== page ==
It seems that some cultural differences are just too great to overcome. Bollywood films have huge audiences in India itself and among the Indian diaspora, but with the exception of pictures like “Slumdog Millionaire,” which use elements of the style to other purposes, they’ve proven incapable of crossing over to a larger western audience. This latest example is a particularly odd attempt to meld Bollywood with not only Hollywood but the telenovella, too. Shot by Anurag Basu in the American southwest, it mingles a florid cross-ethnic romance-with-music (though not Bollywood’s elaborate dance numbers) with a quasi-noir action-adventure, complete with car chases and lots of gunplay. The result is a bizarre mixture of east and west that will probably please neither of its two target audiences.
Plot-wise “Kites” is reminiscent of the 1990 Tony Scott-Kevin Costner bomb “Revenge,” though with plenty of added elements. Bollywood heartthrob Hrithik Roshan stars as J, a dance instructor and all-around hustler in Las Vegas who makes money on the side by “marrying” illegal immigrants so they can get green cards and stay in the country; his latest “wife” is the beautiful Natasha (Barbara Mori). But one of his students becomes fanatically interested in him—Gina (Kangana Ranaut), and she turns out to be the daughter of rich casino owner Bob (Kabir Bedi). When he finds out how flush Gina’s family is, he reconsiders his initial rebuff to the girl, and is soon embraced by Bob as a potential son-in-law, too.
Trouble enters J’s mercenary plans when Gina’s brutal brother Tony (Nick Brown) shows up with his fiancee—none other than Natasha, who’s marrying him for his money. Soon sparks are flying between the two gold-diggers, and they run off together, pursued by the maniacal Tony and his father’s goon squad (as well as incredibly pliant but thoroughly ineffectual police).
But this summary doesn’t do justice—if that’s the right word—to the complexity Basu (who also co-wrote the script) imposes on the picture. The story of the star-crossed lovers is told in a shuffle of flashbacks, starting with a sequence of a wounded J being discovered in the middle of the desert. It then shifts between the tale of how he got there and the narrative of his struggle to survive and get back to Natasha. In case you don’t get some important point, rest assured it will be repeated, often with a pop tune playing over a montage and sometimes in slow-motion. And to provide an action-oriented kick to things, Basu includes a whole series of elaborate chases (mostly with cars, but occasionally with trucks of various sizes, trains, motorcycles, and even hot-air balloons), and a succession of violent encounters, mostly pitting J against Tony but often involving others as well.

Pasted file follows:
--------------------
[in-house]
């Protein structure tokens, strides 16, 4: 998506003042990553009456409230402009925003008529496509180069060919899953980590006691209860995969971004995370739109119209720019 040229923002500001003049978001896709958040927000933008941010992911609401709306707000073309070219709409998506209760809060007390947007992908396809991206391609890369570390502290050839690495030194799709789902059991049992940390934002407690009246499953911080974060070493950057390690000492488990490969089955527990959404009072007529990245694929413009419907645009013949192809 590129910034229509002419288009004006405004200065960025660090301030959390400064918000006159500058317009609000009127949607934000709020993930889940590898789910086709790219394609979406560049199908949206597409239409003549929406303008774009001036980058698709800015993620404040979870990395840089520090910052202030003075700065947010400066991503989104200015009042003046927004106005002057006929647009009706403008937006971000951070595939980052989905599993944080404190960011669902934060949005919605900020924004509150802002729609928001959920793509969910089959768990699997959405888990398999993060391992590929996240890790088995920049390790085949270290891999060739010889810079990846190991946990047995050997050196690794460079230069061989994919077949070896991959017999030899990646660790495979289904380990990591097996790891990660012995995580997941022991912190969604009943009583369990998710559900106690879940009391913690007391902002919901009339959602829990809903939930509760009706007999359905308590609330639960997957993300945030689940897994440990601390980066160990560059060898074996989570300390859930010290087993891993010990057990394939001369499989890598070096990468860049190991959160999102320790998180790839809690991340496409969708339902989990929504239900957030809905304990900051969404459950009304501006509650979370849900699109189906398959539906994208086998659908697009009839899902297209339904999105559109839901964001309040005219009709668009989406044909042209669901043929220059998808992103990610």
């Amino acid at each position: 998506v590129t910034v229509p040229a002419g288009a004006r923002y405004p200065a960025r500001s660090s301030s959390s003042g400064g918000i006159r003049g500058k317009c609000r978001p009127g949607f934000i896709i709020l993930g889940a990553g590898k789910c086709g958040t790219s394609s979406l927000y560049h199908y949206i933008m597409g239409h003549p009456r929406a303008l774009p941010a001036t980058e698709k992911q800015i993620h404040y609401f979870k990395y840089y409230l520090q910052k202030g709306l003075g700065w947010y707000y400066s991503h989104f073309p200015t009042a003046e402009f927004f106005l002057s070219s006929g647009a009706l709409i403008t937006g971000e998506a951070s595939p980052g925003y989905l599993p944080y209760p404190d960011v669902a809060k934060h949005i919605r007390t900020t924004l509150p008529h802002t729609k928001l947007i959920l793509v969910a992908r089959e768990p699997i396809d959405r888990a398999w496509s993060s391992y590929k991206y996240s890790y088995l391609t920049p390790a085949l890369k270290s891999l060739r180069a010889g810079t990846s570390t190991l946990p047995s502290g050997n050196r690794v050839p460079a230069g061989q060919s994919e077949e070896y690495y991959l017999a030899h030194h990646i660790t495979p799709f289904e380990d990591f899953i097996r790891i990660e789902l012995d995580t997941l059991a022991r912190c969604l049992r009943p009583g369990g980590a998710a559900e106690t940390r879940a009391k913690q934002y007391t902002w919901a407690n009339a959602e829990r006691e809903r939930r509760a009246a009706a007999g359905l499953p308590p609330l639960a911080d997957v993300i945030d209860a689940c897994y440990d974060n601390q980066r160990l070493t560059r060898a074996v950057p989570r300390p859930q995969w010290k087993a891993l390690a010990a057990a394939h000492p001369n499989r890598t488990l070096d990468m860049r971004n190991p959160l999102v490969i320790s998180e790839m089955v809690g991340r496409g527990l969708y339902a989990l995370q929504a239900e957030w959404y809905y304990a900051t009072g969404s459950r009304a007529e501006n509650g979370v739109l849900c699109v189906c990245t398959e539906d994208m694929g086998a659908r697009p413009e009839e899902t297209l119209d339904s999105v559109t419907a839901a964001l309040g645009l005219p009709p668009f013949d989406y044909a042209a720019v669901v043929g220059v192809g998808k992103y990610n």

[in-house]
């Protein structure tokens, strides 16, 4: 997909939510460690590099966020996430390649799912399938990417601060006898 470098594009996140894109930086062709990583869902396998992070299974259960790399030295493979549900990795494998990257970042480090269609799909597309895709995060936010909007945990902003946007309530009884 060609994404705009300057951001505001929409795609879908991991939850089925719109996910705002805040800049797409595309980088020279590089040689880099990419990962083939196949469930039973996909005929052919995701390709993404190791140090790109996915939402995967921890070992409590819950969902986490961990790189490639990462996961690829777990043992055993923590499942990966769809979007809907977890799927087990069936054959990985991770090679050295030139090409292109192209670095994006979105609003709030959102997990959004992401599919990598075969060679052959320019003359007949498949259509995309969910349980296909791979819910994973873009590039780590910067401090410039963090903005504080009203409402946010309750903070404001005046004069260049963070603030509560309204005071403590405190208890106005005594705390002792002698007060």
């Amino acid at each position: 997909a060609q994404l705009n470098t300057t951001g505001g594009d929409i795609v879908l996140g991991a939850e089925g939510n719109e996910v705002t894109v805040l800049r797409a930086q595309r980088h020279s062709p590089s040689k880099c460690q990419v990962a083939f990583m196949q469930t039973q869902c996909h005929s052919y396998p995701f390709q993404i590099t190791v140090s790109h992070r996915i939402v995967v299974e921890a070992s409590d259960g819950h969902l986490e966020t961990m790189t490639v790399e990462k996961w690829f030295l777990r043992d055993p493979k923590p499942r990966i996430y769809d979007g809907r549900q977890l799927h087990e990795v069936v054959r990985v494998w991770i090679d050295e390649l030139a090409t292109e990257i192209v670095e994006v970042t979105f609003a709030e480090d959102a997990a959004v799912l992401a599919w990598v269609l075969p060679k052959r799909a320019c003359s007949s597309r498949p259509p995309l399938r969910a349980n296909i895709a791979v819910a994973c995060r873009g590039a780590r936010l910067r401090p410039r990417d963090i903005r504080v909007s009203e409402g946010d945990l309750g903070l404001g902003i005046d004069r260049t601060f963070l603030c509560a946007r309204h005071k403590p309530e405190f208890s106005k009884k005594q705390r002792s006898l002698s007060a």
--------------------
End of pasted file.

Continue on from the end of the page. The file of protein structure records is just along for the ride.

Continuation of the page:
And it’s all presented in visually extravagant and emotionally operatic style. That’s typical of the hyperbolic Bollywood approach, which in many respects mimics the attitude of silent movies from a century ago rather than contemporary western cinematic practice. Audiences not habituated to it are likely to find “Kites” a weird fusion of romantic excess, overwrought violence and crudely-staged action, all played to the rafters, filmed in garish colors and accompanied by a bombastic background score. (The “tragic” ending goes so completely off the rails that it’s positively risible.) The movie does, to be sure, showcase two photogenic stars in Roshan and Mori, but neither emerges very positively, not only because their physical attractiveness doesn’t entirely compensate for the greedy, grasping characters they’re playing, but because they overemote so strenuously. Still, the supporting cast go even further overboard, with the first prize for scenery-chewing undoubtedly going to Brown, who offers a combination of sleaziness and overripe menace that must be seen to be disbelieved.
The present review, incidentally, is based on the two-hour plus original version of the movie, with dialogue spoken in a melange of English, Spanish and Hindi. Next week “Kites” will be released wide in a shorter, and dubbed, “American” cut overseen by Brett Ratner. I haven’t seen it, but one doubts whether the transformation will attract much of a stateside audience. Even the best tailor would have trouble turning a kurta into a suit coat.